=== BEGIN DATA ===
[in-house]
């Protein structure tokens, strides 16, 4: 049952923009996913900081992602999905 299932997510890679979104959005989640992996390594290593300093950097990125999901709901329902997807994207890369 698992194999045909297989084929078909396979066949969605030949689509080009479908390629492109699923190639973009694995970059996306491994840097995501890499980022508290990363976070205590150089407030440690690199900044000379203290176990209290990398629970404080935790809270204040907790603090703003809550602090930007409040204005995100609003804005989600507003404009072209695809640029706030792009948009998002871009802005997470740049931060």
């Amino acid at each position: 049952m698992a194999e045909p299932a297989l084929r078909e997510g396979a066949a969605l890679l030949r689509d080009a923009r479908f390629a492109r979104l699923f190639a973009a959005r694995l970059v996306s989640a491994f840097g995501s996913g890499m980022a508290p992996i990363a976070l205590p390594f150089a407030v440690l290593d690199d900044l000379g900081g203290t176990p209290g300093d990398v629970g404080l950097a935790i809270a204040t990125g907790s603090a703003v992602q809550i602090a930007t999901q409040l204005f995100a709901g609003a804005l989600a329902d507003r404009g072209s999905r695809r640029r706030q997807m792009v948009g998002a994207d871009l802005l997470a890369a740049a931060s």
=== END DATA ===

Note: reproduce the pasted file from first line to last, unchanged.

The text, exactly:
[in-house]
């Protein structure tokens, strides 16, 4: 049952923009996913900081992602999905 299932997510890679979104959005989640992996390594290593300093950097990125999901709901329902997807994207890369 698992194999045909297989084929078909396979066949969605030949689509080009479908390629492109699923190639973009694995970059996306491994840097995501890499980022508290990363976070205590150089407030440690690199900044000379203290176990209290990398629970404080935790809270204040907790603090703003809550602090930007409040204005995100609003804005989600507003404009072209695809640029706030792009948009998002871009802005997470740049931060």
């Amino acid at each position: 049952m698992a194999e045909p299932a297989l084929r078909e997510g396979a066949a969605l890679l030949r689509d080009a923009r479908f390629a492109r979104l699923f190639a973009a959005r694995l970059v996306s989640a491994f840097g995501s996913g890499m980022a508290p992996i990363a976070l205590p390594f150089a407030v440690l290593d690199d900044l000379g900081g203290t176990p209290g300093d990398v629970g404080l950097a935790i809270a204040t990125g907790s603090a703003v992602q809550i602090a930007t999901q409040l204005f995100a709901g609003a804005l989600a329902d507003r404009g072209s999905r695809r640029r706030q997807m792009v948009g998002a994207d871009l802005l997470a890369a740049a931060s």